If you have to accept delays without losing your cool, clearly you need another ingredient to help you get over the obstacles that will surely test your cool. That ingredient is persistence.
While by human nature it can be hard to be different, that’s an obstacle that has to be overcome by a brand day in and day out. Brand building is all about being different. It’s about being highly differentiated from competitors as a means to success.
Brand builders have to overcome the desire to be like any other player in the market no matter how dominant they are. This requires persistence.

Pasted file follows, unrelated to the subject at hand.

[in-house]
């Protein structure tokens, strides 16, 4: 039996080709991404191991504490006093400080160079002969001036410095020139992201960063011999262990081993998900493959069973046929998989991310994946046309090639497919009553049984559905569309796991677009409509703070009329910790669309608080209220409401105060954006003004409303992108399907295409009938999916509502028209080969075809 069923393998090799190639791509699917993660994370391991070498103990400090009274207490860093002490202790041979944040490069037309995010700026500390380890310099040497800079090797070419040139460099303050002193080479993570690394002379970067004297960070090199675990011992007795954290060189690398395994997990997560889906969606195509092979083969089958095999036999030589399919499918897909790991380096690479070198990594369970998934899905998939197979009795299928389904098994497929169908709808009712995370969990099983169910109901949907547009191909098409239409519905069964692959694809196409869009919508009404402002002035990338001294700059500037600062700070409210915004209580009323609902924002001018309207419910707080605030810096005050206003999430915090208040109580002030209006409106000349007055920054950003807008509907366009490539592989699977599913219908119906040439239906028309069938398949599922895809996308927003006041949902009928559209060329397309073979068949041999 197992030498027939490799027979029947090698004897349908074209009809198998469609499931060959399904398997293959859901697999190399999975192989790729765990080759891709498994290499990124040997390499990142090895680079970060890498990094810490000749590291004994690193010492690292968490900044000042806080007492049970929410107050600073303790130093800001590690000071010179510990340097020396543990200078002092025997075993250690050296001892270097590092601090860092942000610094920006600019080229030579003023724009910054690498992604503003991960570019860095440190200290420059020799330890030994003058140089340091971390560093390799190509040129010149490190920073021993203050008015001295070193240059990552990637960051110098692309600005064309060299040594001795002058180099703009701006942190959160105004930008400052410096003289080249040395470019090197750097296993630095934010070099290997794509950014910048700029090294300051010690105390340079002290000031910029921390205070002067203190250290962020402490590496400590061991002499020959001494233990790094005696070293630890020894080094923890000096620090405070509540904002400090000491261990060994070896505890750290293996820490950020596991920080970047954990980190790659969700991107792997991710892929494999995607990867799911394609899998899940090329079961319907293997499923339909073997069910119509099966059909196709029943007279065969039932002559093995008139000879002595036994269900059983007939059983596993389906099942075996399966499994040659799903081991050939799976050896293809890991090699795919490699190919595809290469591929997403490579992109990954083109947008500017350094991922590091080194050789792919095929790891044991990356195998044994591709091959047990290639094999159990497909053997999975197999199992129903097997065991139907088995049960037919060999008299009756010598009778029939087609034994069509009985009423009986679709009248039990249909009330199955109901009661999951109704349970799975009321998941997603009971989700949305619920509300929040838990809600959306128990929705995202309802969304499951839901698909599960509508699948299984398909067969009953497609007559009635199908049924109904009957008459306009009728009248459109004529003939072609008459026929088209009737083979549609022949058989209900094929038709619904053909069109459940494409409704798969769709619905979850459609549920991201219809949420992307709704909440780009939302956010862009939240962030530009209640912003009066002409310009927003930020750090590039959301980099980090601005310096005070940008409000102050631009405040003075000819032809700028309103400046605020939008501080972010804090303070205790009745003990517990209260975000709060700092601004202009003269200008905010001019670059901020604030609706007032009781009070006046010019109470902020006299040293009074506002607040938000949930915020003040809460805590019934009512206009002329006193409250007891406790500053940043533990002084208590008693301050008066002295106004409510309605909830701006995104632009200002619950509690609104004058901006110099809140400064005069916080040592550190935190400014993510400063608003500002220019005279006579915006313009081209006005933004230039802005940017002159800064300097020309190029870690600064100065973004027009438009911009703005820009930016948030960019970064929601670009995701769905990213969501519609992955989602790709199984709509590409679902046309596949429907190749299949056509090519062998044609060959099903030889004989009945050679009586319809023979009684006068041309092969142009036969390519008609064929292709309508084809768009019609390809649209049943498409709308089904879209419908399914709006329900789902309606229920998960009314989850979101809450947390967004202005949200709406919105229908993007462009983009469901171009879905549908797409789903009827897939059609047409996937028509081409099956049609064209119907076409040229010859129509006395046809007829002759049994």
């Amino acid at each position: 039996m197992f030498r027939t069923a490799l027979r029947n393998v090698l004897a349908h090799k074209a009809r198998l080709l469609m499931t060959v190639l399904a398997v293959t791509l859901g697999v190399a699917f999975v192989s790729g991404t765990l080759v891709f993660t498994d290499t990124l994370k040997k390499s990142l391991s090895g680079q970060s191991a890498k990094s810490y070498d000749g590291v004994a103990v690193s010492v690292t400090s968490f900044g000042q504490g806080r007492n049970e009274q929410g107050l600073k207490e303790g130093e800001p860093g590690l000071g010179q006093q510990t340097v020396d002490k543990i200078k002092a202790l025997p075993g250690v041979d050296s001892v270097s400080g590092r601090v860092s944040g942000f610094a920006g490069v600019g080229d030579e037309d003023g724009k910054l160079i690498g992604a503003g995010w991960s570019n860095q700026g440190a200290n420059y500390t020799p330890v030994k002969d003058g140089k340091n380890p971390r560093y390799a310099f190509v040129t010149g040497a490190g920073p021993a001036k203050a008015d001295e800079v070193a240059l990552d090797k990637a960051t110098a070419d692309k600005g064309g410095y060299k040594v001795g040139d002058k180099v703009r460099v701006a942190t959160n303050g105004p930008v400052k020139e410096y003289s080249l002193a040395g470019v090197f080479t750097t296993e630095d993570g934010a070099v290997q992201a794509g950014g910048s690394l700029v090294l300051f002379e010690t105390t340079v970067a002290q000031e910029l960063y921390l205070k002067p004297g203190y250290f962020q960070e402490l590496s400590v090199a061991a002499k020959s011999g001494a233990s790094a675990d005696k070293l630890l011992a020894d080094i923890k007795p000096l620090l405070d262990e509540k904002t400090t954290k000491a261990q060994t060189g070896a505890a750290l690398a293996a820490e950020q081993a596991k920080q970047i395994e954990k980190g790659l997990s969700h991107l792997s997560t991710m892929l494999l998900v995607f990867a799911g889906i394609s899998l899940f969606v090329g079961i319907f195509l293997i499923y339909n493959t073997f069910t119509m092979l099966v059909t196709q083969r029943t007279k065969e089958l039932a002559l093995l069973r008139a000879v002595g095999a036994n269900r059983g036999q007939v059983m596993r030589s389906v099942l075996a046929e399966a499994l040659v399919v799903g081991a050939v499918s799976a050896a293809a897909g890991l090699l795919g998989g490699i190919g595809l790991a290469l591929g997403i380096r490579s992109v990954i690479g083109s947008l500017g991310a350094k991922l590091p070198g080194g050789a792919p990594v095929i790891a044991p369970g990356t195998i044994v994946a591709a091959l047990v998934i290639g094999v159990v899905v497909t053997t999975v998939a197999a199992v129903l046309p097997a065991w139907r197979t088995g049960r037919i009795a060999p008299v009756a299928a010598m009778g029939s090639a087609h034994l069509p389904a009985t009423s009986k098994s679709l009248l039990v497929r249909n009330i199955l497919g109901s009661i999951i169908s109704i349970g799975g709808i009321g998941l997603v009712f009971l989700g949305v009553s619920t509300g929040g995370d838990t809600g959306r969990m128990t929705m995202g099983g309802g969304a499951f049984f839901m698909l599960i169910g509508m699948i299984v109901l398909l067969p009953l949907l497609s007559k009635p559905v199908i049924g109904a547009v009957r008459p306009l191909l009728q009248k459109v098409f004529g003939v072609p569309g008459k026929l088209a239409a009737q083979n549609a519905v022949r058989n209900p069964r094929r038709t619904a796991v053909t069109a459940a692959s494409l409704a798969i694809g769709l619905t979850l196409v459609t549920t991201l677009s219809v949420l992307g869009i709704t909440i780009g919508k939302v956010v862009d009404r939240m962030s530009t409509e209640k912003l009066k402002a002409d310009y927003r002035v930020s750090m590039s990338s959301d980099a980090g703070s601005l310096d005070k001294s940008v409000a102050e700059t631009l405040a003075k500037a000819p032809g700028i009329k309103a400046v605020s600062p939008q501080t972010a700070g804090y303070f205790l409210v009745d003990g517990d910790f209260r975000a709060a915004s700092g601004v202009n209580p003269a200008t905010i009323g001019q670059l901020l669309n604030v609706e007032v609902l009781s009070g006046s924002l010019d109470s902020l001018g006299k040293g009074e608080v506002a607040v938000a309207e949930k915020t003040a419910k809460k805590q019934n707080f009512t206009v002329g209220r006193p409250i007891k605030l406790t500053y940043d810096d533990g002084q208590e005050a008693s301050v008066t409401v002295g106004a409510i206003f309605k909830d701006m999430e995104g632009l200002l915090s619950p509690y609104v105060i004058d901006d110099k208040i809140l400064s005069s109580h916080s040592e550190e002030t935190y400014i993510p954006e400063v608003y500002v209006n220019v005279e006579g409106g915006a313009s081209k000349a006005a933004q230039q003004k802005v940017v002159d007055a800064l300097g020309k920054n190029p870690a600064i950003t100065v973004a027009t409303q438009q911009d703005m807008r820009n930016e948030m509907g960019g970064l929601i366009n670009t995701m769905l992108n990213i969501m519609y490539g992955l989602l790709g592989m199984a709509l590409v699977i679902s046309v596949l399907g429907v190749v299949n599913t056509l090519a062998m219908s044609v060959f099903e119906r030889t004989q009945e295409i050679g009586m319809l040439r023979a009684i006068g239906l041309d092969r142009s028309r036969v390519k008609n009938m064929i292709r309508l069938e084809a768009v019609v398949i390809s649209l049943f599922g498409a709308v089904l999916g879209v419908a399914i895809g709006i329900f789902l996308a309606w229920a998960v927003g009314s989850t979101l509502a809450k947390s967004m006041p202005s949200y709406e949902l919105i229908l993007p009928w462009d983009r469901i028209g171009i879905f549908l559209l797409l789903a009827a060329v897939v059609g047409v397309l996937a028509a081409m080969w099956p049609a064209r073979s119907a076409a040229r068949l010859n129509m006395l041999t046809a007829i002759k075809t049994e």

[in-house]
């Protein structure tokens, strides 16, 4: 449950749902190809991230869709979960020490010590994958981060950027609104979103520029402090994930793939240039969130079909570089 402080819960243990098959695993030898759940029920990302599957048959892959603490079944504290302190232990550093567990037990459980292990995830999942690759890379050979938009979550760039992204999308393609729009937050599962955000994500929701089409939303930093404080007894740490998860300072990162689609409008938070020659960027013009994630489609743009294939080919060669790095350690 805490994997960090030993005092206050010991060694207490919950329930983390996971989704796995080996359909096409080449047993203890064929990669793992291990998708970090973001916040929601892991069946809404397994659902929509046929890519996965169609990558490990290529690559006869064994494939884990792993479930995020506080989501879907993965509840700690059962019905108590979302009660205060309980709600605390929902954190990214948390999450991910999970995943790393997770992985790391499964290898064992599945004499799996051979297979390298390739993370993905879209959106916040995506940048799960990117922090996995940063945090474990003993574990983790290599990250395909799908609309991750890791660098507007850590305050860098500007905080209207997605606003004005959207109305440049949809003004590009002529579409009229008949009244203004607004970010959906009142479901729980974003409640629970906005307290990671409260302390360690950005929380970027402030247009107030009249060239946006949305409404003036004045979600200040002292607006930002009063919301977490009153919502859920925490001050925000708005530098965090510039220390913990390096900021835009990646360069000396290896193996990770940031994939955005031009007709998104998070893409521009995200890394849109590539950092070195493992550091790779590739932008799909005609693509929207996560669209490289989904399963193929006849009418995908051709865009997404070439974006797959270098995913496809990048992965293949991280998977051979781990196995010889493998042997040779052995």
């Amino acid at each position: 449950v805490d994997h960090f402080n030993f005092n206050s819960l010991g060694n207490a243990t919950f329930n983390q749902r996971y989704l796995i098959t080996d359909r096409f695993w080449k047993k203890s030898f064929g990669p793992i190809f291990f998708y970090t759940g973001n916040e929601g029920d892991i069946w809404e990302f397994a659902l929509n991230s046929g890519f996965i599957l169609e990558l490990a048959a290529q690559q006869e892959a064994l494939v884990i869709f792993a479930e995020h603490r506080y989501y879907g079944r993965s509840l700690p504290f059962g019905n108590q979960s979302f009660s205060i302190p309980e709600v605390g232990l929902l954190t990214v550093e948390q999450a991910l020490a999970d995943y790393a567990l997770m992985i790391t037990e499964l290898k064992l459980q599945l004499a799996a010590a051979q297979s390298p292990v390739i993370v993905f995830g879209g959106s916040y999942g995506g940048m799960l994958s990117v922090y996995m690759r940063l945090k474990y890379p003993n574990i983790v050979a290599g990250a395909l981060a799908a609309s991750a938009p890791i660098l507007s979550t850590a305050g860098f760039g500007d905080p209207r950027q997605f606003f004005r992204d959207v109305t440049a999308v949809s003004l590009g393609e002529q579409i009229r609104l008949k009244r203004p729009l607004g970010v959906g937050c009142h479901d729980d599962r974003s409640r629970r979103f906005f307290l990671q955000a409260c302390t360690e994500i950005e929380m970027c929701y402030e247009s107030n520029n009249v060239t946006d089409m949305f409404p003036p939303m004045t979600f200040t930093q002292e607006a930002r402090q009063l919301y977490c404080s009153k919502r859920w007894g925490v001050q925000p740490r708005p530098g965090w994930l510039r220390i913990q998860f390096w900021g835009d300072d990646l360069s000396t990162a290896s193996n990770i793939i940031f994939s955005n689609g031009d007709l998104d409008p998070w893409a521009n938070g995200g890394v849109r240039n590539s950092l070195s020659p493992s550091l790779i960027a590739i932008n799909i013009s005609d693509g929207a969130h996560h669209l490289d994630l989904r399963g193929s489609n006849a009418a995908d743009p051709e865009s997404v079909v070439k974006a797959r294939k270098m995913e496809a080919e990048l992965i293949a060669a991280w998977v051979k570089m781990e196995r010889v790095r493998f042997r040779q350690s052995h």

A brand that is failing in the battle for persistence
One example of a brand failing the battle in persistence for strong differentiation in 2022, is Instagram (my opinion). In a June 2021 post, Head of Instagram Alex Mosseri explained how the platform would no longer be based on photo sharing but would be embracing the entertainment needs of its users and concentrating on video, creators, messaging and shopping.
The introduction of its reels videos to compete with Tik Toks and the subsequent changes to its algorithms to deprioritise photo posts left a lot of users alienated scrambling to adapt to the changes and overwhelmed as they've tried to keep up with the numerous ways of sharing on the platform.
Instagram has certainly taken a gambol on the short-term hoping for long-term gains but is this shift away from its roots beneficial? Perhaps only time will tell but the fact that so many of the Reels videos being posted on Instagram are actually repurposed Tik Tok videos gives and indication that things aren't going so well.